Ocampo issued a statement Thursday morning announcing that he would submit evidence of crimes committeed against civilians in Sudan’s western region of Darfur over the last five years.
If the court agrees that the evidence supports a credible case and issues an arrest warrant, Bashir would be the first sitting or former head of state to be charged with genocide by the 6-year-old international court in the Hague.
Moreno-Ocampo has filed 10 counts against Bashir which include three counts of genocide for killing members of the Fur, Massalit and Zaghawa ethnic groups by causing those groups serious bodily or mental harm; five counts of crimes against humanity for murder, extermination, forcible transfer, torture and rape; and two counts of war crimes for attacks on civilian populations in Darfur and for pillaging towns and villages.
Since taking power in a military coup in 1989, Sudanese leadership under Bashir has conducted brutal campaigns, forcibly displacing millions of Sudanese and killing up to 2 million people in southern Sudan alone. The indictment comes after long-standing violence in the Darfur region which included burning and looting villages, raping women and arming tribal militias to steal and kill from ethnic groups. Forced to leave Darfur, thousands of Darfurians now live in refugee camps along the Chad border.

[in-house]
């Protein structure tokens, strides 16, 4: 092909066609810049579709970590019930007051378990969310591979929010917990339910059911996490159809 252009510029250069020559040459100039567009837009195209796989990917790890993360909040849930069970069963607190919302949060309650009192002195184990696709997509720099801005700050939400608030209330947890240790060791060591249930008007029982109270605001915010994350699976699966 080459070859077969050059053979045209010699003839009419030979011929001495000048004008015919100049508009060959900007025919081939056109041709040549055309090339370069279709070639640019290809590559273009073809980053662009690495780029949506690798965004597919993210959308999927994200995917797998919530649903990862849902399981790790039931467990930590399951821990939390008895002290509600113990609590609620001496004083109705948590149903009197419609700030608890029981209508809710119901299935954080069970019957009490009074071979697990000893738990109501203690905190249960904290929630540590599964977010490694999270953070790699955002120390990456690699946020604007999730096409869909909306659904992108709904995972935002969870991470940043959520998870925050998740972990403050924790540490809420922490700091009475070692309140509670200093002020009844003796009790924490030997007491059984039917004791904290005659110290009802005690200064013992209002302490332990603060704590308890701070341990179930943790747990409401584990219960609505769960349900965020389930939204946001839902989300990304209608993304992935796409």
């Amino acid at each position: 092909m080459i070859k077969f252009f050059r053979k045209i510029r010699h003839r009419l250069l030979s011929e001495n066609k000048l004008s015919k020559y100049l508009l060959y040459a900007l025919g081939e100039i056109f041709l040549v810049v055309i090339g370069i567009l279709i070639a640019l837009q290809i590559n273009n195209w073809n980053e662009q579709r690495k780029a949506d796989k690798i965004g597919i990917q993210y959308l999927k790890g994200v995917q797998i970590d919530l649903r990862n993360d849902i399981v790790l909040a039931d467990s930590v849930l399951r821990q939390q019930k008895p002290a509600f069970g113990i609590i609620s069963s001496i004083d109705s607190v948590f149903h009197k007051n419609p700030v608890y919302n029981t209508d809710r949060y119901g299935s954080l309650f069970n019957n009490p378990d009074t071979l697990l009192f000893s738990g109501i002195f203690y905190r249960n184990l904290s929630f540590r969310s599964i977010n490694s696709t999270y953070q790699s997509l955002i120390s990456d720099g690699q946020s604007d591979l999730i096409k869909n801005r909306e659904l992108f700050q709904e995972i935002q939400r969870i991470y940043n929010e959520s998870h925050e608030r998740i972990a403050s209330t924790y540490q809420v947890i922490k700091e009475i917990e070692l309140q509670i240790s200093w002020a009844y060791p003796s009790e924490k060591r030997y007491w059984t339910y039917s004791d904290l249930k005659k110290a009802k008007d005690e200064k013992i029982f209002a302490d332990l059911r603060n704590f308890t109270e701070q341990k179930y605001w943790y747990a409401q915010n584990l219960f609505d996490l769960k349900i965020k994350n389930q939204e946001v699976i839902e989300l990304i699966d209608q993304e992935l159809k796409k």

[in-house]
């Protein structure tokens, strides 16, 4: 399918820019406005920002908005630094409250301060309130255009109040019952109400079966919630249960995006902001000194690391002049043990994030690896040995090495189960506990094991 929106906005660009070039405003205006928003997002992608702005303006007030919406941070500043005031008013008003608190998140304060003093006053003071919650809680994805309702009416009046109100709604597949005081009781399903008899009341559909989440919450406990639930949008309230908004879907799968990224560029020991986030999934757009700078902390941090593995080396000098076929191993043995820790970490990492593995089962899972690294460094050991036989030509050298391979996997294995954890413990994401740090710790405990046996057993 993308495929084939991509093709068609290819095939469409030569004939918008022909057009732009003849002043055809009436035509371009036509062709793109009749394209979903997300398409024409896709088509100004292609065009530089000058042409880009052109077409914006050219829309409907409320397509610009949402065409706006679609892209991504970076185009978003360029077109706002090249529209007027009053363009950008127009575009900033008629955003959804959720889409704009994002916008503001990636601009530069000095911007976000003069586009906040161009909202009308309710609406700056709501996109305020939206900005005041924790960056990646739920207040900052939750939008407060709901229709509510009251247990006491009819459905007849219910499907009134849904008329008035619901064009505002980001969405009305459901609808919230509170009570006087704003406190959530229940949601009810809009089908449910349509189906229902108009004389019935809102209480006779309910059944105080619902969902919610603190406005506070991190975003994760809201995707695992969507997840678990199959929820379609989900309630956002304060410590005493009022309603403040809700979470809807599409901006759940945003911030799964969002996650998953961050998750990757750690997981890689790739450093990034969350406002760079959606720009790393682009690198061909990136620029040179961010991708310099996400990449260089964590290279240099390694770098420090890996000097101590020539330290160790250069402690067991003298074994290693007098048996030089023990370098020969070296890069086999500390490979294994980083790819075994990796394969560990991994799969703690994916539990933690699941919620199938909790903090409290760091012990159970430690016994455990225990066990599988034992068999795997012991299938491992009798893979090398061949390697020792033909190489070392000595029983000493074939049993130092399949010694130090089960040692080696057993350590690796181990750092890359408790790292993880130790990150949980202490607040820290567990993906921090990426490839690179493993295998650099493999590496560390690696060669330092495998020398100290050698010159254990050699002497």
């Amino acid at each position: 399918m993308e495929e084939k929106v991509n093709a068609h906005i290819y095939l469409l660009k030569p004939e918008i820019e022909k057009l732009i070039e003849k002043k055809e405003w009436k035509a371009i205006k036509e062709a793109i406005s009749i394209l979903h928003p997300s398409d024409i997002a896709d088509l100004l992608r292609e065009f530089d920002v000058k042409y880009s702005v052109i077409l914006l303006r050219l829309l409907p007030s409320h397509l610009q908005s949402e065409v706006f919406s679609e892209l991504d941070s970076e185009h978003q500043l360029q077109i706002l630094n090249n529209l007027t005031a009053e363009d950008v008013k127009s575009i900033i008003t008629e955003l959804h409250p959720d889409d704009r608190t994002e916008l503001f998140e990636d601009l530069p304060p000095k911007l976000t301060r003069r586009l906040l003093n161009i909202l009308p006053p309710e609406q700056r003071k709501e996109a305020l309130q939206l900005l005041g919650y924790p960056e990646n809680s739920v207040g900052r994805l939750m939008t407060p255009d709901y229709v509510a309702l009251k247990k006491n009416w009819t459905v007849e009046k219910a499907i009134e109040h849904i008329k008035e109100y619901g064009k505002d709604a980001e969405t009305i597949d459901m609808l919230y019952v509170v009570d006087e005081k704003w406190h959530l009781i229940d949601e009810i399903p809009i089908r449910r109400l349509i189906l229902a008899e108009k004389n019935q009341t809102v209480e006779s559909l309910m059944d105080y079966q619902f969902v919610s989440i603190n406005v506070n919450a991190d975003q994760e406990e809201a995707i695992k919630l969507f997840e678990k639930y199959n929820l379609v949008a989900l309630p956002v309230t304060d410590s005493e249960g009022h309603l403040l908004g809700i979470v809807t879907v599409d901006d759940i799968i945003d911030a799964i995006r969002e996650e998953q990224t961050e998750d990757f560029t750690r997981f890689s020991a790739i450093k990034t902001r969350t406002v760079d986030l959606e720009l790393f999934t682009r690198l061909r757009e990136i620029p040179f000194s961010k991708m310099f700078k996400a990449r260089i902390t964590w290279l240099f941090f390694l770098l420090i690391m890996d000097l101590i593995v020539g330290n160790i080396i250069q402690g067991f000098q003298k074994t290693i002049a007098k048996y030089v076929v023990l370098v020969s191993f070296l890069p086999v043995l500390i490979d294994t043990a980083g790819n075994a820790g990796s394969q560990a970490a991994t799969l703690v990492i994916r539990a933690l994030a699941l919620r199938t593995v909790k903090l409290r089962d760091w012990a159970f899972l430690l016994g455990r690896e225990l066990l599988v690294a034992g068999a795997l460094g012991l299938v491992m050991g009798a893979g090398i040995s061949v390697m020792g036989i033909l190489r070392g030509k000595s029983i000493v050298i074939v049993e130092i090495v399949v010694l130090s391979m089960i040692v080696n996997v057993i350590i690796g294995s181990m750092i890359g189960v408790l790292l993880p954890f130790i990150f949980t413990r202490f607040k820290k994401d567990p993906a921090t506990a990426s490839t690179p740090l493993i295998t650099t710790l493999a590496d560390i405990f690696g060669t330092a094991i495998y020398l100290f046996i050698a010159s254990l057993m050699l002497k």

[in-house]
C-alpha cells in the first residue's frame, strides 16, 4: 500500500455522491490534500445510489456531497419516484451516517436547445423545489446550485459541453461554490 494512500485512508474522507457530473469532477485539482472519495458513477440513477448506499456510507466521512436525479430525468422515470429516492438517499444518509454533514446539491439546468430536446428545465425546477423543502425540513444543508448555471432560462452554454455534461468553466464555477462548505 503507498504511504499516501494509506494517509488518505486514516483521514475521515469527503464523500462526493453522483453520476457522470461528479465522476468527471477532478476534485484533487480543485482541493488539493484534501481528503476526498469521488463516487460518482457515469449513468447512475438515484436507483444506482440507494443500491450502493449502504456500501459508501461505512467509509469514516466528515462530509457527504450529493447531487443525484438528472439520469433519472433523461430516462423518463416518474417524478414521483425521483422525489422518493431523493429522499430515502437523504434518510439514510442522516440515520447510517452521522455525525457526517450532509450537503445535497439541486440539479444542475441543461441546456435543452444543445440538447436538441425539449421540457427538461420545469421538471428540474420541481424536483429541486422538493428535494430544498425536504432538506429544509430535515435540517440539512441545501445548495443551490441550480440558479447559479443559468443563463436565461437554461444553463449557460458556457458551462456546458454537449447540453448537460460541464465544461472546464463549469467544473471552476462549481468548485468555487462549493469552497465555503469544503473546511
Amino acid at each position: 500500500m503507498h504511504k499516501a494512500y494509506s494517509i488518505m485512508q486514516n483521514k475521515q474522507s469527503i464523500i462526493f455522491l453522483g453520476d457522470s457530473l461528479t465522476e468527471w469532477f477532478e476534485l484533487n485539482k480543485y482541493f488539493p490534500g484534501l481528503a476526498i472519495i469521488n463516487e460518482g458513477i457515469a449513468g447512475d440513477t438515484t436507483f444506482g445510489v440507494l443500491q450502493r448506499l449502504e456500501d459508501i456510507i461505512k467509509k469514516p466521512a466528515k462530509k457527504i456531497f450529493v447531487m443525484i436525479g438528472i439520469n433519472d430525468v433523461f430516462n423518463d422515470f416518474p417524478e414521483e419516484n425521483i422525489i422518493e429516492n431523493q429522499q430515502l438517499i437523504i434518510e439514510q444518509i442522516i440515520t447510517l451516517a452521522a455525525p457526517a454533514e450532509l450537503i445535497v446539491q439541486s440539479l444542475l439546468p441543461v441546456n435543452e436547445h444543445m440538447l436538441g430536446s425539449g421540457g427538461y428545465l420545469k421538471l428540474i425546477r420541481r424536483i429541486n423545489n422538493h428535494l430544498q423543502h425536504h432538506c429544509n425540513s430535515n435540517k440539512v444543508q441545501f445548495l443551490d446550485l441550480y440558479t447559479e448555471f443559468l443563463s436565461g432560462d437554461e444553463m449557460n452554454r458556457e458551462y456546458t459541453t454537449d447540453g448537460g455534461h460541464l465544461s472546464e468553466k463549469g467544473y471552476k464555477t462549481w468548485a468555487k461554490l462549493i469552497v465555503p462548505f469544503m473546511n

Moreno-Ocampo said that Bashir intentionally tried to eradicate three tribes in Sudan’s western Darfur region based on their ethnicity and sent militias known as the janjaweed to kill members of the tribes after his army failed to defeat the armed movements. The tribes attacked included the Fur, Massalit and Zaghawa groups, who rebelled against the government in 2003.
Some critics of the charges feel that the indictment would either help end the long-standing violence in the region or hurt peace efforts that are currently being negotiated for the war-torn region.